Adam Coleman, lock
On the physical battle:
"Tonga try to play the same type of game as South Africa does. It’s very physical, it’s in both teams' DNA. It was a very physical test match. There will be some sore bodies tomorrow. We’ll rest up and go again next week but good luck to South Africa for the rest of the tournament."
On how Tonga can become even more competitive:
"We do need more tier-one games. Tonight was pretty close. I don’t think the scoreboard did us justice. They had a few tries that were quick-tap when we switched off. That's 14 points there."
On what he would say to other players, like himself, who could be eligible to play for Tonga:
"With this new rule, you don’t have international players sitting on the sidelines. You want the best playing on the world stage in the World Cup. I’d really recommend it if you have that opportunity to represent your heritage. My old man played for Tonga, my uncles and my cousins, there’s a big blood line there.
"There are cultural aspects to it off the field that I’m learning. It’s quite cool to re-engage with my Tongan side."
On his family being there to watch him play:
"My missus was here with my three kids and her friend and my mum. It was special having them here. All my family back home no doubt were watching. Every moment I wear the red jersey I’m proud...and [it comes with] a lot of family pressure - the Tongan feedback is always a bit harsh (laughs).”
On who could be the next star for Tonga:
"Semisi Paea. He has literally come from nowhere. I think he was working in the forest chopping down trees last year and he’s just started for the 'Ikale Tahi. What a 12 months he has had. Fini [Inisi] and Anzelo [Tuitavuki], both wings, they are just natural talent.
"So many Tongans have natural talent, it’s just how we can tap into it and get more tier-one games, knowing what it is like - the pace, the physicality. Like today, we gave away one penalty, they mauled and they went wide and scored within two or three phases. World-class teams will punish you.”
On his favourite Rugby World Cup moment:
"My debut last week for the 'Ikale Tahi, but it was also after the game walking round the field with my three kids. It hit different. It was like a full-circle moment. My old man played for Tonga and now my kids were on the pitch with me. It was a different feeling from the 2019 World Cup [when he played for Australia]."
Malakai Fekitoa, centre
On being heavily strapped:
"I’m getting old now. I've been playing professionally for the last 12 years so I've had a few injuries, just trying to stay on top of it."
On pulling on the red of Tonga:
"It’s special. Obviously we would have liked to have had a different campaign but we’ve played the best two teams in the world. I felt we’ve improved a lot in the last few games, representing our people."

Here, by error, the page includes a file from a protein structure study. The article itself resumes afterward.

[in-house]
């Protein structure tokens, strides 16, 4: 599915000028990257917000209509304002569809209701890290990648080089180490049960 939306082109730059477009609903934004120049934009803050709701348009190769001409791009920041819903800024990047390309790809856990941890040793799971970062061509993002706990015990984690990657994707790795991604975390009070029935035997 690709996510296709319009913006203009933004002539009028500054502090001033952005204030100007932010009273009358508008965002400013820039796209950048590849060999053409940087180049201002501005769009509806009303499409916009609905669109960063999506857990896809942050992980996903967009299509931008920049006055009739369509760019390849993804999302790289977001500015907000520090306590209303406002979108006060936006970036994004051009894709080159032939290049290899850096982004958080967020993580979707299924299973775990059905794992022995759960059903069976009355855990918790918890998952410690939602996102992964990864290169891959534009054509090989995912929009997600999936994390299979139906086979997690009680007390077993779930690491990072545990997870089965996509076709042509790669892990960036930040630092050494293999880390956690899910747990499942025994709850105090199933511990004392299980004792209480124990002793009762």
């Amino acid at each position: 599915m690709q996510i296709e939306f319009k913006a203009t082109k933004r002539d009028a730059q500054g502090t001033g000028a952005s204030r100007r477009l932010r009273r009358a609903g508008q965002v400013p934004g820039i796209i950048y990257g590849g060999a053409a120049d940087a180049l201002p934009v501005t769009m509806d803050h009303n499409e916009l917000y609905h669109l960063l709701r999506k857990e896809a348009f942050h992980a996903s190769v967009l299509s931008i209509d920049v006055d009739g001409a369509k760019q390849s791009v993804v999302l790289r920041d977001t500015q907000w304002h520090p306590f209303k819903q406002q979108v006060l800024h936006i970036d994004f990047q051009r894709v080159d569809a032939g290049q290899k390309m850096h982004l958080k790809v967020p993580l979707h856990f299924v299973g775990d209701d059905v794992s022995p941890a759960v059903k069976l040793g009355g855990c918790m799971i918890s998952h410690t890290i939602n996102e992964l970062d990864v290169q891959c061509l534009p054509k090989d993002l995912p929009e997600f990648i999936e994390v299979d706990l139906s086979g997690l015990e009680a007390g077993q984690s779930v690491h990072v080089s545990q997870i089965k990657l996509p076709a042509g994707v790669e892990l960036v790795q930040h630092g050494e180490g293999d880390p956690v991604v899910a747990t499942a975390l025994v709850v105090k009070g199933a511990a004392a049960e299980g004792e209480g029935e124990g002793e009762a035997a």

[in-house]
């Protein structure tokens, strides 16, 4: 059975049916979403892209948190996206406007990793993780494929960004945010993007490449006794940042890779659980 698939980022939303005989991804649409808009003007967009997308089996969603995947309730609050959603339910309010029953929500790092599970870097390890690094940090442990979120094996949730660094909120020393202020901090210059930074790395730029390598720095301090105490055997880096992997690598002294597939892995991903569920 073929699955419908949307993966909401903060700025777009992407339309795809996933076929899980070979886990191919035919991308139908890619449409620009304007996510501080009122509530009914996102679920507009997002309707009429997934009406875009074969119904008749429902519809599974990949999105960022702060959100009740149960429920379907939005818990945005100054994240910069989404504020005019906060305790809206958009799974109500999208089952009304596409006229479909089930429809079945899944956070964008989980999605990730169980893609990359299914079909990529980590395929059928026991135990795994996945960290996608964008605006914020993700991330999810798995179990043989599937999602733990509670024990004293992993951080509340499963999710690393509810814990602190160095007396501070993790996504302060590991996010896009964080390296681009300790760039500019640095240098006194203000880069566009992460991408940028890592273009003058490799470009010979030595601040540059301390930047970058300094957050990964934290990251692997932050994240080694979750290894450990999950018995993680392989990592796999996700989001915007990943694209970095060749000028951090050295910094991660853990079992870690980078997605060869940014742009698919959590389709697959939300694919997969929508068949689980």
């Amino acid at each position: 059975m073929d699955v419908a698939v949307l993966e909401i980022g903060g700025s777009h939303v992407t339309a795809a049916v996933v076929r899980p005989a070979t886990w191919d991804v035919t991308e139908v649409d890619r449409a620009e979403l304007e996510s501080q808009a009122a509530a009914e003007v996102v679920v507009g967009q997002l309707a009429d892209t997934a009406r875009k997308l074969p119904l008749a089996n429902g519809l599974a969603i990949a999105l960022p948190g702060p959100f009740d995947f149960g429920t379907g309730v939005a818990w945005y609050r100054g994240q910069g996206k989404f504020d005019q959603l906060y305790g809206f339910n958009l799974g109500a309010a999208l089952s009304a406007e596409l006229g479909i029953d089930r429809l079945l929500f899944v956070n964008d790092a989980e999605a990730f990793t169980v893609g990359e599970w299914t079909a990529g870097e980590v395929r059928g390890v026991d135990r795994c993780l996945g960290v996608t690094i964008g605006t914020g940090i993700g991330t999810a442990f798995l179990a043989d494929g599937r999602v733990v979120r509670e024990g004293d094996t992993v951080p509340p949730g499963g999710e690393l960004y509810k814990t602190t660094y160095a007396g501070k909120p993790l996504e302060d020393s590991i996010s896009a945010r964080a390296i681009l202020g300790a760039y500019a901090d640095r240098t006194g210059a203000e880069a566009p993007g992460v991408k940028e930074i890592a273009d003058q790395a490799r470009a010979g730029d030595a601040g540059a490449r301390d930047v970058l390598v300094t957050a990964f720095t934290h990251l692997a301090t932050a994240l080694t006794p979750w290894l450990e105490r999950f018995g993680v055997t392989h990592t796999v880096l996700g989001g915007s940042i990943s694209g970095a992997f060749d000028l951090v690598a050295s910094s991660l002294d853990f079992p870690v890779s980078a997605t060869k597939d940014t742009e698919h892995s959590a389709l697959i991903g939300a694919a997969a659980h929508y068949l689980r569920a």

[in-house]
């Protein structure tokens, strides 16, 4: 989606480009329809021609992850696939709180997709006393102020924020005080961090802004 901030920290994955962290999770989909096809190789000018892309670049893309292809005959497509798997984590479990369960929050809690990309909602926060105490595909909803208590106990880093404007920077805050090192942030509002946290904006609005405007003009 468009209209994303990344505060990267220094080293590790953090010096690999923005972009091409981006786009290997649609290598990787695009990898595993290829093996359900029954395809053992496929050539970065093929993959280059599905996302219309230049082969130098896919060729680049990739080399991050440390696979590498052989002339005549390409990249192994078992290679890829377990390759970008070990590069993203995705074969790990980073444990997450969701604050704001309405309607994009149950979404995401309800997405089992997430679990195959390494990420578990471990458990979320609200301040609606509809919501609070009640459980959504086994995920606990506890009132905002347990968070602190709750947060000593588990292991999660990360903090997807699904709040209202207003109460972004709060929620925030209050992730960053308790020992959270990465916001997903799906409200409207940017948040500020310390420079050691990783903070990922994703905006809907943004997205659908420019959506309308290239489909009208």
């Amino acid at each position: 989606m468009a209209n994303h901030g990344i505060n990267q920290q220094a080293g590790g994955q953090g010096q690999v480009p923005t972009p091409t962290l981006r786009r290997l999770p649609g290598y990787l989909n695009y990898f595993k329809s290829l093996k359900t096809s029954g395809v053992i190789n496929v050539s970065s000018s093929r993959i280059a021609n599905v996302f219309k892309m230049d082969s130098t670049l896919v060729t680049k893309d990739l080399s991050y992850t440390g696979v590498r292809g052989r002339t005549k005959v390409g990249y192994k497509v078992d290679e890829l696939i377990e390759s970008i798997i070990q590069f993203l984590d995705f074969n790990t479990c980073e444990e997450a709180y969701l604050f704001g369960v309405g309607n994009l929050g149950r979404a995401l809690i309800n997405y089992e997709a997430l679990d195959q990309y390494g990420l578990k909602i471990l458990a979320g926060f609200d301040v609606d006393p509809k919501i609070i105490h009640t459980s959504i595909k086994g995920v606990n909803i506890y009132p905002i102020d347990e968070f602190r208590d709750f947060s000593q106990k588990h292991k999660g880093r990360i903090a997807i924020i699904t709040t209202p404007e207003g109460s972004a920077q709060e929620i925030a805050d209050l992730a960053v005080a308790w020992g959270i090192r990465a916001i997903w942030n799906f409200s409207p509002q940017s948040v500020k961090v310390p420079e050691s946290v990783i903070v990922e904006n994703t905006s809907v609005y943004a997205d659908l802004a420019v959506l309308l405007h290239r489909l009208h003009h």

On the atmosphere:
"It was pretty cool, weird in a way because probably there were more green jerseys than red, but funnily enough, they cheered for us, which kept us going. You don’t score many against the Boks so let’s celebrate that."
On what experience he’s brought to Tonga from the All Blacks and Munster:
"I’ve been around the game and I’ve led with how I prepare and how I train. The mindset as well, working hard and keeping the consistency in my performance and training. Hopefully some of the younger boys will watch that and it will help their game, and we’ve put a foundation in that will help the team - how we prepare and how we go against the big teams. I feel we are heading in the right direction."
"They are playing really well, they look like they are going to qualify for the quarter-finals so hopefully they kick on from there. You can see the Fijian boys are gelling, playing really unbelievable rugby so I hope they keep going in the play-offs."
Salesi Piutau, full-back
On his feelings on the game:
“Proud would be the word to describe that game. The result and score didn’t go our way. We looked at each other in the changing room after the game and [knew] we gave it everything we could. That’s all we can ask for from the boys.
"Hopefully we did do our country, our village and our families proud."
On the respect between South Africa and Tonga:
"The game tonight was played in good spirit. There was great respect after that game and it was great to just get in the circle with the boys and be able to share a few words and to even say a prayer. It was pretty awesome.